Jun
25
2015
0

Superman #41 Review

Written by: Gene Leun Yang

Art by: John Romita Jr.

Publisher: DC Comics

While I’ve so far been loving the Truth storyline in the current Superman titles, I’ve been frustrated by the lack of explanation for the change in status quo. While new fans probably won’t have minded as the books explained themselves well enough, it’s been incredibly frustrating to have been following the books and then have a sudden change without any explanation or even transition. Thankfully, Superman #41 finally flashes back to before the massive status quo change to begin showing how we got to where we are. From this first issue it seems like this will be a story worth reading about as new series writer Gene Luen Yang crafts a story that both picks up where Johns left off while forging it’s own new direction.

It’s a little weird going back to a pre-truth time given the last month’s Superman books have been so radically different, but it’s a welcome return and feels like slipping back into a comfortable environment. The story begins with Clark receiving an anonymous tip off which prompts him and Jimmy to investigate, after some traditional Superman action the gang reconvene at the Daily Planet where things quickly begin to spiral out of control, putting Clark in an interesting new situation. The plot is full of intrigue and moments that will keep you guessing, it’s a bit disappointing many of the big surprises have been spoiled in advance by the other books, but it will be equally interesting to see how we go from before the big reveal in this book to after it in the other books. Yang picks up pretty much where Johns left off and acknowledges several of the key changes of his run, such as Superman’s new power and Jimmy being aware of his secret identity. It’s a simple touch but makes for some great connective tissue with what came before while building it’s own story, something I feel the other Superman books didn’t do so well. Overall it’s a great debut for Yang, he knows his way around the characters and is able to set up an intriguing story, I’m excited to see where he goes next as he has a lot to play with.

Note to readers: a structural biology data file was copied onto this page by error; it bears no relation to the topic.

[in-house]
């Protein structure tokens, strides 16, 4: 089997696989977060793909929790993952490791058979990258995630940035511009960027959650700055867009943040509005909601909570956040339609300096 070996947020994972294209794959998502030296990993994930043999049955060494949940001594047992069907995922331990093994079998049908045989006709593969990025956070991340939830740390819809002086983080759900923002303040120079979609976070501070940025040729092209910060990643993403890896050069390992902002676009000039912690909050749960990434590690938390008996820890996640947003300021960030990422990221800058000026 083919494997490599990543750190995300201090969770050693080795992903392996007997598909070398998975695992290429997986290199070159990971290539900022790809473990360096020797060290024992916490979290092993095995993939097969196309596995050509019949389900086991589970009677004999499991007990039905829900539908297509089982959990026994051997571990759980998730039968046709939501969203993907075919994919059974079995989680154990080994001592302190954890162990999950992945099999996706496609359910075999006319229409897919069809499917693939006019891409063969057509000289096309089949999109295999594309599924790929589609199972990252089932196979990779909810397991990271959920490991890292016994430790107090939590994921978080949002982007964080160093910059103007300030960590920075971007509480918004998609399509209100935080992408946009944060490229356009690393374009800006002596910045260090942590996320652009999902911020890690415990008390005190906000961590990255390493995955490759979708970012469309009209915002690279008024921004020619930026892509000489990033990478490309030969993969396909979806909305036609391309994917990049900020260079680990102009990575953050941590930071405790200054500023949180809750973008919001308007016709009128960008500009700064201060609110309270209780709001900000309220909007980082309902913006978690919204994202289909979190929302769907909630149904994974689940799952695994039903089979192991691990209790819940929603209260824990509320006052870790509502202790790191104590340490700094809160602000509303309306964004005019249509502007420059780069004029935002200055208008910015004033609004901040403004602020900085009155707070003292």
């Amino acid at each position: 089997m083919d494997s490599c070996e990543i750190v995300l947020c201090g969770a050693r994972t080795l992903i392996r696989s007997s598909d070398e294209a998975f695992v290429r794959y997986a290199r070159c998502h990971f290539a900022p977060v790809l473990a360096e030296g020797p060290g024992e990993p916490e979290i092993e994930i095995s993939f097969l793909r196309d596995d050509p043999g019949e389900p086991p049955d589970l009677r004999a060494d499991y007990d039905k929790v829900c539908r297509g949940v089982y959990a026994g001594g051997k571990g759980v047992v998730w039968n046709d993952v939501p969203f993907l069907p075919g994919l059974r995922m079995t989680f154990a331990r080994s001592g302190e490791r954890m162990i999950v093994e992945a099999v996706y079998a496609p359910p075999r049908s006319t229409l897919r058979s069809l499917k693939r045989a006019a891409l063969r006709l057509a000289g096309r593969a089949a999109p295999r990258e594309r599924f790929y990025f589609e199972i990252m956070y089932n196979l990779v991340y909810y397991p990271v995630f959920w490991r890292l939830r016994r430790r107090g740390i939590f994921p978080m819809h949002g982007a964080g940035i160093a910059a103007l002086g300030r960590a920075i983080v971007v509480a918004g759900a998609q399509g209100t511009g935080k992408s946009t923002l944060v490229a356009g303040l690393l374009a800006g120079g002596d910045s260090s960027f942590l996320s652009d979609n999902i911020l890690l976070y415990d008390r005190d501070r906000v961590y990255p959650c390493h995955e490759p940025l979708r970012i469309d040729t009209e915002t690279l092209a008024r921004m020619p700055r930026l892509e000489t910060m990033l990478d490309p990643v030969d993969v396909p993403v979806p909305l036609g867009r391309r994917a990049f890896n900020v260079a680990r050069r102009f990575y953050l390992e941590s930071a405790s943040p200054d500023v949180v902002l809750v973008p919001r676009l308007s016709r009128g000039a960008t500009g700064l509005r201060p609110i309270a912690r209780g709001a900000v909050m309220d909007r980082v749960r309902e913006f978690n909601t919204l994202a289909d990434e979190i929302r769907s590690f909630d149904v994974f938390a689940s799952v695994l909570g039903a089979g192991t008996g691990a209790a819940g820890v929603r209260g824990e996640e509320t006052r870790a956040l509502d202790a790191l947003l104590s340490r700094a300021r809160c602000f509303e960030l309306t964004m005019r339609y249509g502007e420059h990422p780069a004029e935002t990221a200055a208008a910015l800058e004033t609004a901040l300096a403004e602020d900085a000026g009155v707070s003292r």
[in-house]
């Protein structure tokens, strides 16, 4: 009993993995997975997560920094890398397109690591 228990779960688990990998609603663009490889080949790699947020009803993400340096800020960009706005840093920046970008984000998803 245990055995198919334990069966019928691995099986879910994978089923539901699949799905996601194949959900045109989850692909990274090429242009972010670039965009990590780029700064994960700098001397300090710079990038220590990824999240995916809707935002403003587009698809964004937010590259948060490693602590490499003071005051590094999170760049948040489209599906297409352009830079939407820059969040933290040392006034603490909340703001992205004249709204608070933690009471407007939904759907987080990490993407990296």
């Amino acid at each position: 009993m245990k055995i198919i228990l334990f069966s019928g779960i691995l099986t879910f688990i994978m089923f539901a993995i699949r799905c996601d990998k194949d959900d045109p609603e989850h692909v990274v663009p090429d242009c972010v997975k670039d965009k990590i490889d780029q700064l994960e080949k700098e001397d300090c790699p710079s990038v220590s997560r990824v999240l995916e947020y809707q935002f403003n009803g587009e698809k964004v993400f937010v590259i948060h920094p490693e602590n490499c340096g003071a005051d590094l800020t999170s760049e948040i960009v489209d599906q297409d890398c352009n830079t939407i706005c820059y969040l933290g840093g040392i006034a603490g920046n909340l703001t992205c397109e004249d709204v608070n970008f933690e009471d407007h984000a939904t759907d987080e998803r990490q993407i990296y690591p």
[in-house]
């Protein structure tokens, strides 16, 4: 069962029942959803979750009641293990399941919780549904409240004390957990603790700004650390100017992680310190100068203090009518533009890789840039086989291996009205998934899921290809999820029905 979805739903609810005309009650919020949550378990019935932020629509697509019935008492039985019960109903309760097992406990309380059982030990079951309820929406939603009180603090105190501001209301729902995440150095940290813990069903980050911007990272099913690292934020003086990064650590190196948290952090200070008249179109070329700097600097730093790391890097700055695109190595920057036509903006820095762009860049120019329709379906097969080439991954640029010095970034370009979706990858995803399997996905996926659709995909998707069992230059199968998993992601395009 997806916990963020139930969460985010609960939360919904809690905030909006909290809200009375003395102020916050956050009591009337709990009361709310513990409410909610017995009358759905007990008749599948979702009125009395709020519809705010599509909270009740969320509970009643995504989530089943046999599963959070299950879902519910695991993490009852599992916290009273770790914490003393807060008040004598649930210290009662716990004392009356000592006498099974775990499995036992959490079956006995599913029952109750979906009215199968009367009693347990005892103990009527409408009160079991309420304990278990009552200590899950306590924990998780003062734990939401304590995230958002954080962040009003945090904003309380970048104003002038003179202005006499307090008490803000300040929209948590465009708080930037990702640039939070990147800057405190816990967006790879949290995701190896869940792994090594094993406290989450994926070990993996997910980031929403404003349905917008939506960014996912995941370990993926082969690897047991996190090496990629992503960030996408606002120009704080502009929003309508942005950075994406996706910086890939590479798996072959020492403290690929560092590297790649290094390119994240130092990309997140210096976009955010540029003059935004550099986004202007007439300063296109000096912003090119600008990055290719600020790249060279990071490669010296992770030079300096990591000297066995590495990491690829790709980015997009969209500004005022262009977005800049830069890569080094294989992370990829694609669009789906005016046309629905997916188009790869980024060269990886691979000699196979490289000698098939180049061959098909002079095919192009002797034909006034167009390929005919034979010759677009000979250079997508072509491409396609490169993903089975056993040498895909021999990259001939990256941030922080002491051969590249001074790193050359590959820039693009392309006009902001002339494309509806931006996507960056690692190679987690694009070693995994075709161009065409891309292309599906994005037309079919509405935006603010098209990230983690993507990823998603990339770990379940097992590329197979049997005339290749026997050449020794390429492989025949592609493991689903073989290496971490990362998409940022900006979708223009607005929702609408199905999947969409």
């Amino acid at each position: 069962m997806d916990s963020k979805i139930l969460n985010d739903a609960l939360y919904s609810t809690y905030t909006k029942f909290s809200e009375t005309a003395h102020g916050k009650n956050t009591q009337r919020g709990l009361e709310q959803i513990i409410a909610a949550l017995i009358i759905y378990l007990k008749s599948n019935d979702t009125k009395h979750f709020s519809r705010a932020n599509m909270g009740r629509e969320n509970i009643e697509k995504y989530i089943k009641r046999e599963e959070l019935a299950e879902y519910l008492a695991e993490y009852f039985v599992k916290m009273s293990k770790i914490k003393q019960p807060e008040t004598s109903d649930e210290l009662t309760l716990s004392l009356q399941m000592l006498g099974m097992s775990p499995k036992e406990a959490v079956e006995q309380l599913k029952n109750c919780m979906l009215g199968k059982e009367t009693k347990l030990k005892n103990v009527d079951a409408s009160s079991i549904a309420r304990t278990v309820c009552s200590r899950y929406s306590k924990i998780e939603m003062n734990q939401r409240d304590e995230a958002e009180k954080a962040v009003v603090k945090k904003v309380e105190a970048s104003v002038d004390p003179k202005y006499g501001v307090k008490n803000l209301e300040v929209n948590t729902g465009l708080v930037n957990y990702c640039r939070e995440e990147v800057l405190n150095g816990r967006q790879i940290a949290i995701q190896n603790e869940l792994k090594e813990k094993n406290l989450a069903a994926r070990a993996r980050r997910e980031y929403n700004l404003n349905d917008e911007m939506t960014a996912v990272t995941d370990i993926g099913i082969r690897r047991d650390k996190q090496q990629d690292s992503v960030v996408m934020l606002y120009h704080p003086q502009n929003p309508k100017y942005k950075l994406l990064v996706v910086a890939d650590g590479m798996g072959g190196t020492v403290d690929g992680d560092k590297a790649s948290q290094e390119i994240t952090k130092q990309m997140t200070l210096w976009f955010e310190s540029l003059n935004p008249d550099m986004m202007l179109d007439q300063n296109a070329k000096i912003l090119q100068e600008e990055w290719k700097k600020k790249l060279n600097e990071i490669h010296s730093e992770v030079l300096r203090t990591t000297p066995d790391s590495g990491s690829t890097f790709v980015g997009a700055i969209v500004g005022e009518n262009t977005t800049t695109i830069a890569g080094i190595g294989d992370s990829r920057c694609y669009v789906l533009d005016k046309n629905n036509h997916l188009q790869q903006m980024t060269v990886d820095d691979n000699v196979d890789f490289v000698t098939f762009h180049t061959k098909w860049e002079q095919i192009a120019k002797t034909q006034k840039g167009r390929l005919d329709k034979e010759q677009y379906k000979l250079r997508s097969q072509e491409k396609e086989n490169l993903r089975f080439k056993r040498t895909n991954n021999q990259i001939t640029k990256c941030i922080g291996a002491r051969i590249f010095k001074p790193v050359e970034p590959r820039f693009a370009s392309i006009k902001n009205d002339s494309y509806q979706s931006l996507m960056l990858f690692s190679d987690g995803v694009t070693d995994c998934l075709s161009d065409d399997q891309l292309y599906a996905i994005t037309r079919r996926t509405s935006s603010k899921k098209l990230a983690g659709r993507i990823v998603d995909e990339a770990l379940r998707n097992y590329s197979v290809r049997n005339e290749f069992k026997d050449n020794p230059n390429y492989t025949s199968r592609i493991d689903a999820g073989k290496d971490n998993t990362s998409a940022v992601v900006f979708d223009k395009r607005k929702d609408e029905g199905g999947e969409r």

While I’m not the biggest Romita Jr. fan, I actually found his art to be pretty impressive this issue. There were the occasional odd body proportions in some characters, but for the most part everything looks pretty great, the techonology of the 3D printers looking particularly Kirby-esque for example. The most impressive feature of the issue however was how well laid out the whole issue was. Everything has a great feeling of flow and kinetic energy, the story moved really well from panel to panel and was shot with the eye of a great cinematographer. It really helped push the script further and got me really immersed in the story. The art therefore manages to be just as impressive as the story, if Romatia can keep up this level of quality my opinion of his work may just turn around completely.

Overall this is a very exciting debut and a great start to this story. The book is perfectly paced and placing it before the status quo change makes it unique from the other Superman books and offers potential for a great story. If you’ve been enjoying Truth so far but want a bit more background information, check this book out, and if you’re someone who wants to get into the Superman books then this is definitely the one I’d recommend. It’s a great jump on point and looks to be taking the series in fresh new directions. Yang and Romatia knocked this issue out of the park, I can’t wait to see where they go from here.